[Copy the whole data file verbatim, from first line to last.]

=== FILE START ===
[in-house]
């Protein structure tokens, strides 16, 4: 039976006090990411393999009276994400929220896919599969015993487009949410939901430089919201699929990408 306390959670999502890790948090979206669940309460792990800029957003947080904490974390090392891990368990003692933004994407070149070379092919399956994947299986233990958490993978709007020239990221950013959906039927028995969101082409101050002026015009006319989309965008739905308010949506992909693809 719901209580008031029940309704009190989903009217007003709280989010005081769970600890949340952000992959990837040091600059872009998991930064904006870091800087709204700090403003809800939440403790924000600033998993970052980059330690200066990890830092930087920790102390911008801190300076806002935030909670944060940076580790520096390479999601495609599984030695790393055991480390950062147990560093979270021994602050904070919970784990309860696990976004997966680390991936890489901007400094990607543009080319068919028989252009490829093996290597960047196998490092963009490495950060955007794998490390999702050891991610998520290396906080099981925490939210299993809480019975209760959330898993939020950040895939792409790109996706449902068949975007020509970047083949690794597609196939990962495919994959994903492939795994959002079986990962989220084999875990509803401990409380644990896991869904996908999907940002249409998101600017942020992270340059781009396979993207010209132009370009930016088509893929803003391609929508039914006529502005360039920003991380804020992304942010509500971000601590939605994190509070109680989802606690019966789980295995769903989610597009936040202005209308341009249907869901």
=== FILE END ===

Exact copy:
[in-house]
């Protein structure tokens, strides 16, 4: 039976006090990411393999009276994400929220896919599969015993487009949410939901430089919201699929990408 306390959670999502890790948090979206669940309460792990800029957003947080904490974390090392891990368990003692933004994407070149070379092919399956994947299986233990958490993978709007020239990221950013959906039927028995969101082409101050002026015009006319989309965008739905308010949506992909693809 719901209580008031029940309704009190989903009217007003709280989010005081769970600890949340952000992959990837040091600059872009998991930064904006870091800087709204700090403003809800939440403790924000600033998993970052980059330690200066990890830092930087920790102390911008801190300076806002935030909670944060940076580790520096390479999601495609599984030695790393055991480390950062147990560093979270021994602050904070919970784990309860696990976004997966680390991936890489901007400094990607543009080319068919028989252009490829093996290597960047196998490092963009490495950060955007794998490390999702050891991610998520290396906080099981925490939210299993809480019975209760959330898993939020950040895939792409790109996706449902068949975007020509970047083949690794597609196939990962495919994959994903492939795994959002079986990962989220084999875990509803401990409380644990896991869904996908999907940002249409998101600017942020992270340059781009396979993207010209132009370009930016088509893929803003391609929508039914006529502005360039920003991380804020992304942010509500971000601590939605994190509070109680989802606690019966789980295995769903989610597009936040202005209308341009249907869901």